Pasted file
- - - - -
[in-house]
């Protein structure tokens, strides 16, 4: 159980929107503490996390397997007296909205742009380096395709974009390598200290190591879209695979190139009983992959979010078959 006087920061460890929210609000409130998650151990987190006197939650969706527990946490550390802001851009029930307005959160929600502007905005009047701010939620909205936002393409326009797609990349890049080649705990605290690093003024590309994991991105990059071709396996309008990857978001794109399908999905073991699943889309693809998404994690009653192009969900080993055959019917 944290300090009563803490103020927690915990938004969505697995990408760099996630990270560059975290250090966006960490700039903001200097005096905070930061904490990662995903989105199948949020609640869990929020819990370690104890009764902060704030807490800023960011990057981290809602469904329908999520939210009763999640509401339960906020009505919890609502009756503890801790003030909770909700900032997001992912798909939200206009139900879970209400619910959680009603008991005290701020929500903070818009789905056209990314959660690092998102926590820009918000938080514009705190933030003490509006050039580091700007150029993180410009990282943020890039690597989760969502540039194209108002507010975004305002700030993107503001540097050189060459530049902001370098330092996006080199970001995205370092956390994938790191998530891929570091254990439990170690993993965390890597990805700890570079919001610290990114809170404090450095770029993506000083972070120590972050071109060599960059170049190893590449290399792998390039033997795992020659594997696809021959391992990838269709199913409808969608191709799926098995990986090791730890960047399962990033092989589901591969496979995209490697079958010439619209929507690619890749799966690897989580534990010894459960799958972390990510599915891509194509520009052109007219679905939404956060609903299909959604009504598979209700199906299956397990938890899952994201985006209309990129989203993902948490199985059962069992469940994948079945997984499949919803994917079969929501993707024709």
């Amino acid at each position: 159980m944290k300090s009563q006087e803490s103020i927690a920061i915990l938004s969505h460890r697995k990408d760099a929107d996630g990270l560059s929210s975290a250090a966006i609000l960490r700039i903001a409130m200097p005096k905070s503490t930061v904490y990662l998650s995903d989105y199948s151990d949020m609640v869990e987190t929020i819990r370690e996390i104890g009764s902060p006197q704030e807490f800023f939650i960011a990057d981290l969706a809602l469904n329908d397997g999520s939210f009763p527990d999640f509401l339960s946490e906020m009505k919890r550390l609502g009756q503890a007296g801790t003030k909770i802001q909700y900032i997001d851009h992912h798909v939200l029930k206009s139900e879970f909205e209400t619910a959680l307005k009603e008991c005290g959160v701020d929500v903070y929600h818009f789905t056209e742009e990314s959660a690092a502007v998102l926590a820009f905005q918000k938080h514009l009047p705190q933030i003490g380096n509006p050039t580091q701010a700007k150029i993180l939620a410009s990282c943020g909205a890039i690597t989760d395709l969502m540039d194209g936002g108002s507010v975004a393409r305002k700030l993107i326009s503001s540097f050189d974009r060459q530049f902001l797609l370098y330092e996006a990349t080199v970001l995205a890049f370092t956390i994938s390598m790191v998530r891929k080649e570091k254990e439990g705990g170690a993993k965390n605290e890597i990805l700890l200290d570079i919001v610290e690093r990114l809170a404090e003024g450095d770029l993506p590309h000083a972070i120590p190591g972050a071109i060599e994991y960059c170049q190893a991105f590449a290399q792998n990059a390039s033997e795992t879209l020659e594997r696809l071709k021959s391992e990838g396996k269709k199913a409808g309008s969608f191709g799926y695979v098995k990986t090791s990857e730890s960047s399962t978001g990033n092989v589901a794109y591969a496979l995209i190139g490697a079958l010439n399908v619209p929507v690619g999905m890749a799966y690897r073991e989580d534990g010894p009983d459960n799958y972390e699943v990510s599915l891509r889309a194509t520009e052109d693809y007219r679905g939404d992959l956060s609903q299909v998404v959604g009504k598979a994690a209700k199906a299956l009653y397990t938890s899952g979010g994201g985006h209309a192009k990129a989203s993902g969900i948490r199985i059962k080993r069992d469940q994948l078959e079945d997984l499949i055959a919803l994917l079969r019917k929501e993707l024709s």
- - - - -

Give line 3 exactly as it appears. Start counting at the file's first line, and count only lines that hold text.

């Amino acid at each position: 159980m944290k300090s009563q006087e803490s103020i927690a920061i915990l938004s969505h460890r697995k990408d760099a929107d996630g990270l560059s929210s975290a250090a966006i609000l960490r700039i903001a409130m200097p005096k905070s503490t930061v904490y990662l998650s995903d989105y199948s151990d949020m609640v869990e987190t929020i819990r370690e996390i104890g009764s902060p006197q704030e807490f800023f939650i960011a990057d981290l969706a809602l469904n329908d397997g999520s939210f009763p527990d999640f509401l339960s946490e906020m009505k919890r550390l609502g009756q503890a007296g801790t003030k909770i802001q909700y900032i997001d851009h992912h798909v939200l029930k206009s139900e879970f909205e209400t619910a959680l307005k009603e008991c005290g959160v701020d929500v903070y929600h818009f789905t056209e742009e990314s959660a690092a502007v998102l926590a820009f905005q918000k938080h514009l009047p705190q933030i003490g380096n509006p050039t580091q701010a700007k150029i993180l939620a410009s990282c943020g909205a890039i690597t989760d395709l969502m540039d194209g936002g108002s507010v975004a393409r305002k700030l993107i326009s503001s540097f050189d974009r060459q530049f902001l797609l370098y330092e996006a990349t080199v970001l995205a890049f370092t956390i994938s390598m790191v998530r891929k080649e570091k254990e439990g705990g170690a993993k965390n605290e890597i990805l700890l200290d570079i919001v610290e690093r990114l809170a404090e003024g450095d770029l993506p590309h000083a972070i120590p190591g972050a071109i060599e994991y960059c170049q190893a991105f590449a290399q792998n990059a390039s033997e795992t879209l020659e594997r696809l071709k021959s391992e990838g396996k269709k199913a409808g309008s969608f191709g799926y695979v098995k990986t090791s990857e730890s960047s399962t978001g990033n092989v589901a794109y591969a496979l995209i190139g490697a079958l010439n399908v619209p929507v690619g999905m890749a799966y690897r073991e989580d534990g010894p009983d459960n799958y972390e699943v990510s599915l891509r889309a194509t520009e052109d693809y007219r679905g939404d992959l956060s609903q299909v998404v959604g009504k598979a994690a209700k199906a299956l009653y397990t938890s899952g979010g994201g985006h209309a192009k990129a989203s993902g969900i948490r199985i059962k080993r069992d469940q994948l078959e079945d997984l499949i055959a919803l994917l079969r019917k929501e993707l024709s």